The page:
In Episode 86 of the CounterVortex podcast, Bill Weinberg returns to the book The Responsibility to Protect in Libya and Syria: Mass Atrocities, Human Protection, and International Law by Syrian American legal scholar Yasmine Nahlawi, exploring applicability of its analysis to the current disaster in Afghanistan. This discussion is taken up at the request of Eric Laursen, author of The Duty to Stand Aside: Nineteen Eighty-Four and the Wartime Quarrel of George Orwell and Alex Comfort. Laursen is the first to take up the CounterVortex special offer, by which new Patreon subscribers get to choose a topic for exploration on the podcast. When do we have a responsibility to protect, and when do we have a duty to stand aside, and how can these imperatives be reconciled? Listen on SoundCloud or via Patreon.
The Inter-American Commission on Human Rights (IACHR) on Aug. 23 agreed to hear a complaint against the state of Chile brought by the Rapa Nui indigenous people of Easter Island, demanding recovery of their ancestral lands. The complaint accuses Chile of numerous violations of the American Convention on Human Rights, especially citing Article 4 on the right to life, Article 12 on freedom of conscience and religion, Article 21 on property rights, and Article 25 on judicial protection. More than 70% of traditional Rapa Nui lands are now classified as "state lands," from which the island's indigenous inhabitants are effectively excluded—causing "irremediable damage" to their way of life and autonomy. The complaint charges that this constitutes a violation of the 1888 Acuerdo de Voluntades (Consent Agreement), under which the Rapa Nui formally accepted Chilean sovereignty. (El Ciudadano, Chile; Pagina12, Argentina)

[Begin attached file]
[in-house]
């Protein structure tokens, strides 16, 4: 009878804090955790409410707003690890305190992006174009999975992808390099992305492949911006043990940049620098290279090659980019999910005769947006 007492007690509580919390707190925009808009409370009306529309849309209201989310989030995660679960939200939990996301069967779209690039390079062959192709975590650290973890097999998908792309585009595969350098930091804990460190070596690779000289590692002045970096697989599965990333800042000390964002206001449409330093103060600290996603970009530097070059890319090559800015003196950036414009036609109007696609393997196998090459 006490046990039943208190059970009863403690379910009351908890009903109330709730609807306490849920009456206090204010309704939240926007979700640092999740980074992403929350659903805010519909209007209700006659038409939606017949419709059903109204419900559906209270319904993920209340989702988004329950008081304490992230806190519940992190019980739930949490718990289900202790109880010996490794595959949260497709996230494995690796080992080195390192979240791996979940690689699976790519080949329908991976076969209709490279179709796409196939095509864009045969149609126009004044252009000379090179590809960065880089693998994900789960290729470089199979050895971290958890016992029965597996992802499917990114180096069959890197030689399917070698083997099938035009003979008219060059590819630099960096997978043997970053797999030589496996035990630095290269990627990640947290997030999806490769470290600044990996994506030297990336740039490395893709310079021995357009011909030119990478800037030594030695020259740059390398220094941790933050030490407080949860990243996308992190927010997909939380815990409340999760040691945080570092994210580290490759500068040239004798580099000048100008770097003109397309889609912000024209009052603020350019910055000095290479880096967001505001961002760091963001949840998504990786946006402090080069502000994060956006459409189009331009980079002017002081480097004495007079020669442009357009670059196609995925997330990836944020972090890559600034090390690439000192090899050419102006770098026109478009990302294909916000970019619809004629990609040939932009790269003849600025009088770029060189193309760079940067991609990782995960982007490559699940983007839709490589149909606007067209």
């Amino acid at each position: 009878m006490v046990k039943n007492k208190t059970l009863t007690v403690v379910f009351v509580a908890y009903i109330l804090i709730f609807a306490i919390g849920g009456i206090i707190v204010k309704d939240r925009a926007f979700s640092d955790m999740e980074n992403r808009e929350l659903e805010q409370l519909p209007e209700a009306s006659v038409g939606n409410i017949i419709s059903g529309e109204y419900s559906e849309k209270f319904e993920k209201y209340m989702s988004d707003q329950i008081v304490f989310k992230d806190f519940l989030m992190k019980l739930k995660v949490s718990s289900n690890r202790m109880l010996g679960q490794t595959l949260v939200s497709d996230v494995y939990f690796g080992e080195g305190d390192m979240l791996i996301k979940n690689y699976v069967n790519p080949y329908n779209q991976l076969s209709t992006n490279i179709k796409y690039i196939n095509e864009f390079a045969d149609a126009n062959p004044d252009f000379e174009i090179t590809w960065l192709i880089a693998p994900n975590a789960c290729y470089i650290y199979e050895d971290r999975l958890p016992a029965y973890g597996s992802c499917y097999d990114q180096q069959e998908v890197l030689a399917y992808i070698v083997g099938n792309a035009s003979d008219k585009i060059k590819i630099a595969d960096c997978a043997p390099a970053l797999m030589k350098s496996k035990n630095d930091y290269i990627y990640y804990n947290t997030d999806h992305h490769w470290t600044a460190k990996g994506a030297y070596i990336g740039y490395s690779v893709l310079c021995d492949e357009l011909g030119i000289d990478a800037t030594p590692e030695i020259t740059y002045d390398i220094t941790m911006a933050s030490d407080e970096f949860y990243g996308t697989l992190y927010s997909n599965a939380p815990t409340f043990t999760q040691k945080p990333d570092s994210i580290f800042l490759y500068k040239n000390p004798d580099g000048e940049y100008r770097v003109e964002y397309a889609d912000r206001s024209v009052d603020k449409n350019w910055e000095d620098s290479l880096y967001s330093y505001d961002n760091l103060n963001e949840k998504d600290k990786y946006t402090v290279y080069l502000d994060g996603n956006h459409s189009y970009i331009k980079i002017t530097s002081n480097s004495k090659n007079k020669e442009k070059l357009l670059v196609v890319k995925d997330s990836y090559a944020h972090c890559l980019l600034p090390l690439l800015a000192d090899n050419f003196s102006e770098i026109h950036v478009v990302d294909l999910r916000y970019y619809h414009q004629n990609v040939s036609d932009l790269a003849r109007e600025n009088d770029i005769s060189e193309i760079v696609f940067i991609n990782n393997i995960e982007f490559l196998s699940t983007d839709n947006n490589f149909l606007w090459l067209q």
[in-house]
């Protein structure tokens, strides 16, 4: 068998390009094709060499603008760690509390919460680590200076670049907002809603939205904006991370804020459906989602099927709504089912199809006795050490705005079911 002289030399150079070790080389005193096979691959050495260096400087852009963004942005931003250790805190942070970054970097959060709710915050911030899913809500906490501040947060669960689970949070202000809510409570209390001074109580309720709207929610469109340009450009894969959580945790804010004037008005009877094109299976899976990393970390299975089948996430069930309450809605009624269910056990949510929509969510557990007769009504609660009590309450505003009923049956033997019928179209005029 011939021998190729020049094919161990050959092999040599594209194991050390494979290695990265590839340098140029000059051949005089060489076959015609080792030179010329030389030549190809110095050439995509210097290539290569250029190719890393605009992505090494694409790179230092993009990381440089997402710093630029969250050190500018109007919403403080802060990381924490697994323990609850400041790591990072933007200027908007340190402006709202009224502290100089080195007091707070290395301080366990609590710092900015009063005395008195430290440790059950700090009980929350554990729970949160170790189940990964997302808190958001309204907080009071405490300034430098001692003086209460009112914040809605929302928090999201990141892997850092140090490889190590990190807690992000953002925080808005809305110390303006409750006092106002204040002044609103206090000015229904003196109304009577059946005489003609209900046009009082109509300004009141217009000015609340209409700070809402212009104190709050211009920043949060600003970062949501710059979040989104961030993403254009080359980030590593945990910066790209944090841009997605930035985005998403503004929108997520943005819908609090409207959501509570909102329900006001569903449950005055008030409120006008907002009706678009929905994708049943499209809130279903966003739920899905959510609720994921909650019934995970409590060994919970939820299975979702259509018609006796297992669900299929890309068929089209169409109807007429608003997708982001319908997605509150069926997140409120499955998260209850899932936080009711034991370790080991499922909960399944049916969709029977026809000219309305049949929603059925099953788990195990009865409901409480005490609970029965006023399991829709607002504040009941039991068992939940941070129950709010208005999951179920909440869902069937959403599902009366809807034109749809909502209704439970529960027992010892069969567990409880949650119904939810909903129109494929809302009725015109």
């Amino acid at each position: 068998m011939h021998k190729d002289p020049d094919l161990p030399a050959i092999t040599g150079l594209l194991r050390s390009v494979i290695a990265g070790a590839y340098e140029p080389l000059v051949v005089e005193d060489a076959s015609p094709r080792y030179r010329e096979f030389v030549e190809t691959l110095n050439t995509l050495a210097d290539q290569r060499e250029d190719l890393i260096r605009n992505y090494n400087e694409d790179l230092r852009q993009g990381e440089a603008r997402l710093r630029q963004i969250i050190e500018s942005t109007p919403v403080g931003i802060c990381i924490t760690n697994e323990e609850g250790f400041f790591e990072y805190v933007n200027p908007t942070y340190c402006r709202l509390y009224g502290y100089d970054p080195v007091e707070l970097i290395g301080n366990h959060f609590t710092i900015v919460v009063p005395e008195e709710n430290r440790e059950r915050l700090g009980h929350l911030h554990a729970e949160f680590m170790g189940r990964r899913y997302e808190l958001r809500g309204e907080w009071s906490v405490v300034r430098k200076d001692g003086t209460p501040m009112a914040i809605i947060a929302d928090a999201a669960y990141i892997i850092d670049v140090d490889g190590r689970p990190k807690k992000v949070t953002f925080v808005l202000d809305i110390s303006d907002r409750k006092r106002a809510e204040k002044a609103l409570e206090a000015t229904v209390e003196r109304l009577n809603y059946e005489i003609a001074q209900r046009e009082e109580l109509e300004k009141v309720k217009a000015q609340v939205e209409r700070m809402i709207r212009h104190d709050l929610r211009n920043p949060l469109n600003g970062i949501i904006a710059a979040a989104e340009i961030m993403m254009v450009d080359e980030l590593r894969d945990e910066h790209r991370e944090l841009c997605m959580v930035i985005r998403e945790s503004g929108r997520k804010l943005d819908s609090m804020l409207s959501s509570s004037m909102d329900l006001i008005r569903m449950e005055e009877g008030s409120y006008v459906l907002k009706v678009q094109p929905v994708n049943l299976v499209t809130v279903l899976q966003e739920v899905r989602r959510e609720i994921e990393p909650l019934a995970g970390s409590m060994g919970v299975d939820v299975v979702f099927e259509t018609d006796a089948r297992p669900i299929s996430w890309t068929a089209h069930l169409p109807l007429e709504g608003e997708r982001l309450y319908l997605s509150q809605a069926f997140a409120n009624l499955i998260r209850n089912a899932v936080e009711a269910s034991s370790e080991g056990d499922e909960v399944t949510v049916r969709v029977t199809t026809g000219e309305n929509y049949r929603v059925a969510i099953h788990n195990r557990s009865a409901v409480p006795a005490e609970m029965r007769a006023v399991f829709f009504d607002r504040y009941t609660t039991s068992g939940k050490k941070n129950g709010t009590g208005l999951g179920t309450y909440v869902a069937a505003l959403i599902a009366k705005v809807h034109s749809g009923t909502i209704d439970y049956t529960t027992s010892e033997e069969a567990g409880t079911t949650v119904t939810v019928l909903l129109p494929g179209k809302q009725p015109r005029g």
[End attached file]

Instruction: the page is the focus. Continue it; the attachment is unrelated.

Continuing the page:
The Syrian Network for Human Rights (SNHR) charges in a new report that the Kurdish-led Syrian Democratic Forces (SDF) are violating US sanctions imposed under the Caesar Syria Civilian Protection Act by supplying oil and gas to the Bashar Assad regime. The report claims the sales come to some six million barrels of oil annually, amounting to profits of $120 million. The report covers the period from enactment of the Caesar Act in June 2020 through July 2021, and asserts that the oil has enabled "perpetration of atrocious violations" by the regime. The report also warns of toxic pollution caused by primitive oil extraction methods used at the SDF-held oil-fields.
At least 12 US service members were killed in a combined bomb attack and armed assault at a gate to the Kabul airport, where throngs fleeing the Taliban were desperately crowding Aug. 26. Reports indicate up to 100 Afghan civilians were killed, including children, although Taliban authorities have barred local medics from speaking to the press. A second such attack was reported from the nearby Baron Hotel, which is being used by aid workers coordinating the evacuation. The "Afghanistan Islamic Emirate," as the Taliban are now calling themselves, condemned the blasts, which are presumed to be the work of the "Islamic State-Khorasan Province" (variously rendered ISIS-K or ISKP). (NYT, Al Jazeera, Khaama)